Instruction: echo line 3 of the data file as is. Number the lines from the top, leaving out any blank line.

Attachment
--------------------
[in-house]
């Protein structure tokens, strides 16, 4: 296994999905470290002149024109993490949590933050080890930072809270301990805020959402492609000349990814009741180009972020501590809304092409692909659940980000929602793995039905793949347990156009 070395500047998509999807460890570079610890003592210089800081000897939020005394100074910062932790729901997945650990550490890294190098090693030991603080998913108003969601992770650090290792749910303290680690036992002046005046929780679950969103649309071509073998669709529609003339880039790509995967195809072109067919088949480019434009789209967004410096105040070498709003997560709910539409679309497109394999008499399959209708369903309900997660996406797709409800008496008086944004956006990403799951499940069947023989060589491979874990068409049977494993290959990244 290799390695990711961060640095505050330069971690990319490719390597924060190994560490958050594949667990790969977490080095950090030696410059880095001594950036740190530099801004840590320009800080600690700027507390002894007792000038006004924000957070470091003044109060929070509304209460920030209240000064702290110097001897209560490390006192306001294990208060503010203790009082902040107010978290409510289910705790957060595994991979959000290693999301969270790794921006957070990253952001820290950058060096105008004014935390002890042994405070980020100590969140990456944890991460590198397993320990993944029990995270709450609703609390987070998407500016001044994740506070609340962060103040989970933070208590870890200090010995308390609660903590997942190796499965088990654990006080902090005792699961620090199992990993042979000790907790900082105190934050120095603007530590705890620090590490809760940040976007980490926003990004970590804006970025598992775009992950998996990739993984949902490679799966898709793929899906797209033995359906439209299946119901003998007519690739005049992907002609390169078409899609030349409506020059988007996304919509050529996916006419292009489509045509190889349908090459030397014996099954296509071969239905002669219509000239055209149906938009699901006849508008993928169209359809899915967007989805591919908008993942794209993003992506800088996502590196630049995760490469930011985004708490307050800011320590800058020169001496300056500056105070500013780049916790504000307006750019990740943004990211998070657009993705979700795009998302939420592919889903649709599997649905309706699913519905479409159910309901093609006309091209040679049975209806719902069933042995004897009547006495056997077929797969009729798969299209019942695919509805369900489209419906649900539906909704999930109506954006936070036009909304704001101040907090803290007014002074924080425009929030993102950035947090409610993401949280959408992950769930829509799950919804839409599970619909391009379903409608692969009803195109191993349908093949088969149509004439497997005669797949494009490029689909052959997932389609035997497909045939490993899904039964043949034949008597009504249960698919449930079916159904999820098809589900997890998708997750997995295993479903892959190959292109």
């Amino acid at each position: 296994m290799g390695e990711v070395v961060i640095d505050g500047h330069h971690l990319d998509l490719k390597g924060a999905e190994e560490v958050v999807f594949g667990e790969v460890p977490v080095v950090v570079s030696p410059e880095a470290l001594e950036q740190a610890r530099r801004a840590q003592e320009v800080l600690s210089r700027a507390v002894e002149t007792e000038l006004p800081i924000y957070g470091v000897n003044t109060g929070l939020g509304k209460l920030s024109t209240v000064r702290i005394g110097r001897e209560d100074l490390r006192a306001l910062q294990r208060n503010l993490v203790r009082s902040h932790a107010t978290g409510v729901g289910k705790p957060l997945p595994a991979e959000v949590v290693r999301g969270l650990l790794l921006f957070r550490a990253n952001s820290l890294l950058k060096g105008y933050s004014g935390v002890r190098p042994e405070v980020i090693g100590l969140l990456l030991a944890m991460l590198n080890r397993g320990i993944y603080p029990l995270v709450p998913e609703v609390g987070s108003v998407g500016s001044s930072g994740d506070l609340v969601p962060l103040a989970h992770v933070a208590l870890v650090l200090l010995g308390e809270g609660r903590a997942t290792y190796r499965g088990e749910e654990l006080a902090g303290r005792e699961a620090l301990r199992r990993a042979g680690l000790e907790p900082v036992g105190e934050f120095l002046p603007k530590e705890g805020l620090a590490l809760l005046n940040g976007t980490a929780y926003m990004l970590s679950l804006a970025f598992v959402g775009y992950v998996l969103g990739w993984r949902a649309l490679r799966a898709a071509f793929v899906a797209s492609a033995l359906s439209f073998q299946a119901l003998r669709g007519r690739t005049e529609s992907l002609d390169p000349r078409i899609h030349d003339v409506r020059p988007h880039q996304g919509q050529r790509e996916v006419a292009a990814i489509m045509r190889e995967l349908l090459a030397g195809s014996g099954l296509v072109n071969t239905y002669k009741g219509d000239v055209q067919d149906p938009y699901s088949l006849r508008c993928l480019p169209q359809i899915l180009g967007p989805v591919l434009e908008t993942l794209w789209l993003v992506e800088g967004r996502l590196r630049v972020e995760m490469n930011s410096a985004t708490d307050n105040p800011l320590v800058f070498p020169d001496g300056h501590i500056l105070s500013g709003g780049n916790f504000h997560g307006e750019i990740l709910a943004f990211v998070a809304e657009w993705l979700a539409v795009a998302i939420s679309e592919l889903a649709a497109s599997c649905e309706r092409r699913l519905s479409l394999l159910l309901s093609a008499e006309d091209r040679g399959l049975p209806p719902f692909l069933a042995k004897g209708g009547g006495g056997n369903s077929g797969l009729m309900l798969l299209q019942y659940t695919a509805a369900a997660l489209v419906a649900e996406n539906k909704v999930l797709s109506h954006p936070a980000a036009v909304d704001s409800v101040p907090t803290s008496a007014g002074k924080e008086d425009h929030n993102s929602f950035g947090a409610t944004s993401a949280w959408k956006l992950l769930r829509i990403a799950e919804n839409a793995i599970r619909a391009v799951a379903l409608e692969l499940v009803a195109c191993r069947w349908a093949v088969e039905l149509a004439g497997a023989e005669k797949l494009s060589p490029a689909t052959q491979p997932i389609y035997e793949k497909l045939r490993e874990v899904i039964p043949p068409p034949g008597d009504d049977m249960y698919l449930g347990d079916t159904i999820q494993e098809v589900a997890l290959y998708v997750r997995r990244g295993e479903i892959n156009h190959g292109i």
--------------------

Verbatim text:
């Amino acid at each position: 296994m290799g390695e990711v070395v961060i640095d505050g500047h330069h971690l990319d998509l490719k390597g924060a999905e190994e560490v958050v999807f594949g667990e790969v460890p977490v080095v950090v570079s030696p410059e880095a470290l001594e950036q740190a610890r530099r801004a840590q003592e320009v800080l600690s210089r700027a507390v002894e002149t007792e000038l006004p800081i924000y957070g470091v000897n003044t109060g929070l939020g509304k209460l920030s024109t209240v000064r702290i005394g110097r001897e209560d100074l490390r006192a306001l910062q294990r208060n503010l993490v203790r009082s902040h932790a107010t978290g409510v729901g289910k705790p957060l997945p595994a991979e959000v949590v290693r999301g969270l650990l790794l921006f957070r550490a990253n952001s820290l890294l950058k060096g105008y933050s004014g935390v002890r190098p042994e405070v980020i090693g100590l969140l990456l030991a944890m991460l590198n080890r397993g320990i993944y603080p029990l995270v709450p998913e609703v609390g987070s108003v998407g500016s001044s930072g994740d506070l609340v969601p962060l103040a989970h992770v933070a208590l870890v650090l200090l010995g308390e809270g609660r903590a997942t290792y190796r499965g088990e749910e654990l006080a902090g303290r005792e699961a620090l301990r199992r990993a042979g680690l000790e907790p900082v036992g105190e934050f120095l002046p603007k530590e705890g805020l620090a590490l809760l005046n940040g976007t980490a929780y926003m990004l970590s679950l804006a970025f598992v959402g775009y992950v998996l969103g990739w993984r949902a649309l490679r799966a898709a071509f793929v899906a797209s492609a033995l359906s439209f073998q299946a119901l003998r669709g007519r690739t005049e529609s992907l002609d390169p000349r078409i899609h030349d003339v409506r020059p988007h880039q996304g919509q050529r790509e996916v006419a292009a990814i489509m045509r190889e995967l349908l090459a030397g195809s014996g099954l296509v072109n071969t239905y002669k009741g219509d000239v055209q067919d149906p938009y699901s088949l006849r508008c993928l480019p169209q359809i899915l180009g967007p989805v591919l434009e908008t993942l794209w789209l993003v992506e800088g967004r996502l590196r630049v972020e995760m490469n930011s410096a985004t708490d307050n105040p800011l320590v800058f070498p020169d001496g300056h501590i500056l105070s500013g709003g780049n916790f504000h997560g307006e750019i990740l709910a943004f990211v998070a809304e657009w993705l979700a539409v795009a998302i939420s679309e592919l889903a649709a497109s599997c649905e309706r092409r699913l519905s479409l394999l159910l309901s093609a008499e006309d091209r040679g399959l049975p209806p719902f692909l069933a042995k004897g209708g009547g006495g056997n369903s077929g797969l009729m309900l798969l299209q019942y659940t695919a509805a369900a997660l489209v419906a649900e996406n539906k909704v999930l797709s109506h954006p936070a980000a036009v909304d704001s409800v101040p907090t803290s008496a007014g002074k924080e008086d425009h929030n993102s929602f950035g947090a409610t944004s993401a949280w959408k956006l992950l769930r829509i990403a799950e919804n839409a793995i599970r619909a391009v799951a379903l409608e692969l499940v009803a195109c191993r069947w349908a093949v088969e039905l149509a004439g497997a023989e005669k797949l494009s060589p490029a689909t052959q491979p997932i389609y035997e793949k497909l045939r490993e874990v899904i039964p043949p068409p034949g008597d009504d049977m249960y698919l449930g347990d079916t159904i999820q494993e098809v589900a997890l290959y998708v997750r997995r990244g295993e479903i892959n156009h190959g292109i």